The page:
Soybeans soaking in warm water could become a new "green" source for production of a cancer-fighting substance now manufactured in a complicated and time-consuming industrial process, scientists are reporting in ACS' Journal of Agricultural and Food Chemistry.
Hari B. Krishnan and colleagues explain that the substance, Bowman-Birk Protease Inhibitor (BBI), has shown promise for preventing certain forms of cancer in clinical trials. Those human tests resulted from evidence of BBI's beneficial effects, including indications that BBI derived from the large amounts of soybeans in traditional Japanese diets might underpin low cancer mortality rates in Japan. However, the current method of extracting BBI from soybeans is time-consuming and involves harsh chemicals. The scientists set out to see if there might be a greener and more environmentally friendly way of obtaining BBI.
They found that soybean seeds incubated in water at 122 degrees Fahrenheit naturally release large amounts of BBI that can easily be harvested from the water. The protein appeared to be active, with tests showing that it stopped breast cancer cells from dividing in a laboratory dish. "The abundance of BBI in soybean seed exudates by incubating the seeds in warm water provides a simple and alternative method to isolate this low molecular weight protein," the researchers said.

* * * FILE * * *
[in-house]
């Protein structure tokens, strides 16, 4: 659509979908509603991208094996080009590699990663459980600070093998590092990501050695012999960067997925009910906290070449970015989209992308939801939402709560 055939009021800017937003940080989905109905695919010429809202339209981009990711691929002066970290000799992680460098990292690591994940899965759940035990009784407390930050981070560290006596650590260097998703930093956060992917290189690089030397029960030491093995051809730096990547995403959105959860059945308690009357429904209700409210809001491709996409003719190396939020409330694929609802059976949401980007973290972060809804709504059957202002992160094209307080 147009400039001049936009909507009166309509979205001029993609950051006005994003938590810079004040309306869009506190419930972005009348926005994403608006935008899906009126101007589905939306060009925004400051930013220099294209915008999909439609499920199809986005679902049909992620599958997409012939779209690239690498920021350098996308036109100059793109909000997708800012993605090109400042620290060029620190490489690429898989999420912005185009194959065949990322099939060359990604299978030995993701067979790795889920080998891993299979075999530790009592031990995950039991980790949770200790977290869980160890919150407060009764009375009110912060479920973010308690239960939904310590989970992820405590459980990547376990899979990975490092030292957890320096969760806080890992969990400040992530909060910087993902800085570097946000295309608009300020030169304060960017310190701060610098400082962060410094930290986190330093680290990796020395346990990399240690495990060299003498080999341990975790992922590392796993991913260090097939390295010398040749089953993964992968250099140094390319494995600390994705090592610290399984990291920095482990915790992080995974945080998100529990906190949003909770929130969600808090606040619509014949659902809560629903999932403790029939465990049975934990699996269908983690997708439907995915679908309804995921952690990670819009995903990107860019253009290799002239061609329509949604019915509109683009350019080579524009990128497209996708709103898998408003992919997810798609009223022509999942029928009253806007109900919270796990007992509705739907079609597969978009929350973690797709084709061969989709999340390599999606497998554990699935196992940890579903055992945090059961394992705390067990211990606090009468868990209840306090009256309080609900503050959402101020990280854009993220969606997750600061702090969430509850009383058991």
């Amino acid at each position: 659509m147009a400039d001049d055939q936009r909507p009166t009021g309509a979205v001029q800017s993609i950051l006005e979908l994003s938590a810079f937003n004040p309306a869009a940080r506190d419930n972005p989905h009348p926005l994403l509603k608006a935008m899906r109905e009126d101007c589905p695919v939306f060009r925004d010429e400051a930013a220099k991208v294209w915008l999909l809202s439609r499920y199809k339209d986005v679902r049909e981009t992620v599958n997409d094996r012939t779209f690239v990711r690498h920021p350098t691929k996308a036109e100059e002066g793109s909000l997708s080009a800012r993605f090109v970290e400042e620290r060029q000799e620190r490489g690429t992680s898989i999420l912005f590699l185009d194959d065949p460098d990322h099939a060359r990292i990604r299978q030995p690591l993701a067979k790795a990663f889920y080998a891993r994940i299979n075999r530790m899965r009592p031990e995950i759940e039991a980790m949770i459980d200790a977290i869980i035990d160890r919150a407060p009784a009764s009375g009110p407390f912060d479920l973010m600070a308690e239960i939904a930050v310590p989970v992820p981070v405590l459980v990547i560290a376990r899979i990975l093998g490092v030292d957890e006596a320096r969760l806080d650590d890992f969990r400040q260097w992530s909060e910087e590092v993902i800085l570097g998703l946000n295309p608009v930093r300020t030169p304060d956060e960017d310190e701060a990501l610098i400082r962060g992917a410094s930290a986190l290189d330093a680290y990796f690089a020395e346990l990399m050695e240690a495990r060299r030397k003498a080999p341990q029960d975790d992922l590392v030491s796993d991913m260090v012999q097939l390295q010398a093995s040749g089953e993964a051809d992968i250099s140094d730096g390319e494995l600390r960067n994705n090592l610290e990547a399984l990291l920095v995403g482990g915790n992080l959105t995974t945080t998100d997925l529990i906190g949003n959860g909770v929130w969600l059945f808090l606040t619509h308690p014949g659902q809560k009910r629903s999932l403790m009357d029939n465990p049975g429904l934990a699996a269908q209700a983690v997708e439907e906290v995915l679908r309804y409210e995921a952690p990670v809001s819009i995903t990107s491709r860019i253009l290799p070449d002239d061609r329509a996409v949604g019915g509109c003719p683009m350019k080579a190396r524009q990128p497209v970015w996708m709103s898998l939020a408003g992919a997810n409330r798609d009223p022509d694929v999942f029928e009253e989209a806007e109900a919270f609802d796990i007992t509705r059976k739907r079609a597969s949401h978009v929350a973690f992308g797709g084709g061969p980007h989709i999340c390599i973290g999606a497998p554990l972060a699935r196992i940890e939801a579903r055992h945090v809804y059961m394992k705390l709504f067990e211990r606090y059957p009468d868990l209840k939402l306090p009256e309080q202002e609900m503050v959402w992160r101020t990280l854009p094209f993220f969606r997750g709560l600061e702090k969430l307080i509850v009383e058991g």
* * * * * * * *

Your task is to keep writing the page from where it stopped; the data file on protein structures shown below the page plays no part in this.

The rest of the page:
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More information: Imbibition of Soybean Seeds in Warm Water Results in the Release of Copious Amounts of BowmanBirk Protease Inhibitor, a Putative Anticarcinogenic Agent, J. Agric. Food Chem., 2012, 60 (12), pp 31353143, DOI: 10.1021/jf205308w
Protease inhibitors play a protective role against pathogenic microorganisms and herbivorous insects. The two predominant protease inhibitors of soybean seeds are the Kunitz trypsin inhibitor (KTI) and BowmanBirk protease inhibitor (BBI). In this study, we report that soybean seeds incubated in warm water release large amounts of proteins into the surrounding media. Two-dimensional gel electrophoresis analysis of the seed exudates resulted in the separation of 93 distinct protein spots out of which 90 spots were identified by LC-MS/MS. The basic 7S globulin and the BBI are the two predominant proteins found in the soybean seed exudates. In addition to 7S and 11S seed storage proteins, others known to protect the seeds against pathogens and pests including KTI, peroxidase, α-galactosidase, and endo-1.3-β-glucanase were also identified in the seed exudates. Soybean seed exudate obtained by incubating the seeds in warm water was also able to inhibit the growth of human breast cancer cell line MCF-7. Since soybean seeds release large amounts of enzymatically active BBI when immersed in warm water, our procedure could be exploited as a simplified alternative method for the preparation of BBI concentrate which is being used as a cancer chemoprotective agent.